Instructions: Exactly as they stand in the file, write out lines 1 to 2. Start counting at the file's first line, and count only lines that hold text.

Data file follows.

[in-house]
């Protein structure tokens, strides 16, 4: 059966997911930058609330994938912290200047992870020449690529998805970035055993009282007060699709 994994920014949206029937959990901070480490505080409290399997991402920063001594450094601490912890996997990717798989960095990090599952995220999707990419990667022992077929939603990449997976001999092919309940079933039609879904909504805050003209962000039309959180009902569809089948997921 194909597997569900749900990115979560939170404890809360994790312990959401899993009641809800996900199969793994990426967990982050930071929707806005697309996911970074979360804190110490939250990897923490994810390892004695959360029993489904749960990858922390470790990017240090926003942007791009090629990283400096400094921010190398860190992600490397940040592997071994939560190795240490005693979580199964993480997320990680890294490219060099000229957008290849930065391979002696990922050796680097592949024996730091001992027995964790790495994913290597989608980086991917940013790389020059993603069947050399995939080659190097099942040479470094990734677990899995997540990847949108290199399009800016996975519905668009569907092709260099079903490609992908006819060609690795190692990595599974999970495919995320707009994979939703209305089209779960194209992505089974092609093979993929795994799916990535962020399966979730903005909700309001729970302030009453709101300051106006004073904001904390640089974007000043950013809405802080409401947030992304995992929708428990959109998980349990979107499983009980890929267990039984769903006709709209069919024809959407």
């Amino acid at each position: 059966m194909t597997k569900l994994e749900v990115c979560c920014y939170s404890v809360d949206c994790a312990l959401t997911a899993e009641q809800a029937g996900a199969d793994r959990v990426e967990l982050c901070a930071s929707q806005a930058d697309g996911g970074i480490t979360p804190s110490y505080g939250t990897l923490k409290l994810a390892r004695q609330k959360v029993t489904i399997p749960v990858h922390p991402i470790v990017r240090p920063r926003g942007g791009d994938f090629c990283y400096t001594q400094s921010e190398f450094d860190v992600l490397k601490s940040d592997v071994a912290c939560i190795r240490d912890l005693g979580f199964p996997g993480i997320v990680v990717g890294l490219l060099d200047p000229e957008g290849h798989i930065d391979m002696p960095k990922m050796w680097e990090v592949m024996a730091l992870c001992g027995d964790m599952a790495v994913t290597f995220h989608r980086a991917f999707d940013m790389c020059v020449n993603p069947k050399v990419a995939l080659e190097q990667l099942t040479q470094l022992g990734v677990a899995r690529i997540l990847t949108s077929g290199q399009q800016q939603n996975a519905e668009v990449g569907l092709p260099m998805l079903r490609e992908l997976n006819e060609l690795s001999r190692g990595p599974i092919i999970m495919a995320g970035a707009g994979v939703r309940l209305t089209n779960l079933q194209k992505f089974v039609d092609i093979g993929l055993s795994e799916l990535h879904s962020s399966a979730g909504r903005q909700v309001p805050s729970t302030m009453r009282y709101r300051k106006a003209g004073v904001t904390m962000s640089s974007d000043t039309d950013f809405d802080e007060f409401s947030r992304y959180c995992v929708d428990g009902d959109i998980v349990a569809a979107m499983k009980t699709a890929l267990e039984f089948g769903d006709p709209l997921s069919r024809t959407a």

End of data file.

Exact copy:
[in-house]
């Protein structure tokens, strides 16, 4: 059966997911930058609330994938912290200047992870020449690529998805970035055993009282007060699709 994994920014949206029937959990901070480490505080409290399997991402920063001594450094601490912890996997990717798989960095990090599952995220999707990419990667022992077929939603990449997976001999092919309940079933039609879904909504805050003209962000039309959180009902569809089948997921 194909597997569900749900990115979560939170404890809360994790312990959401899993009641809800996900199969793994990426967990982050930071929707806005697309996911970074979360804190110490939250990897923490994810390892004695959360029993489904749960990858922390470790990017240090926003942007791009090629990283400096400094921010190398860190992600490397940040592997071994939560190795240490005693979580199964993480997320990680890294490219060099000229957008290849930065391979002696990922050796680097592949024996730091001992027995964790790495994913290597989608980086991917940013790389020059993603069947050399995939080659190097099942040479470094990734677990899995997540990847949108290199399009800016996975519905668009569907092709260099079903490609992908006819060609690795190692990595599974999970495919995320707009994979939703209305089209779960194209992505089974092609093979993929795994799916990535962020399966979730903005909700309001729970302030009453709101300051106006004073904001904390640089974007000043950013809405802080409401947030992304995992929708428990959109998980349990979107499983009980890929267990039984769903006709709209069919024809959407």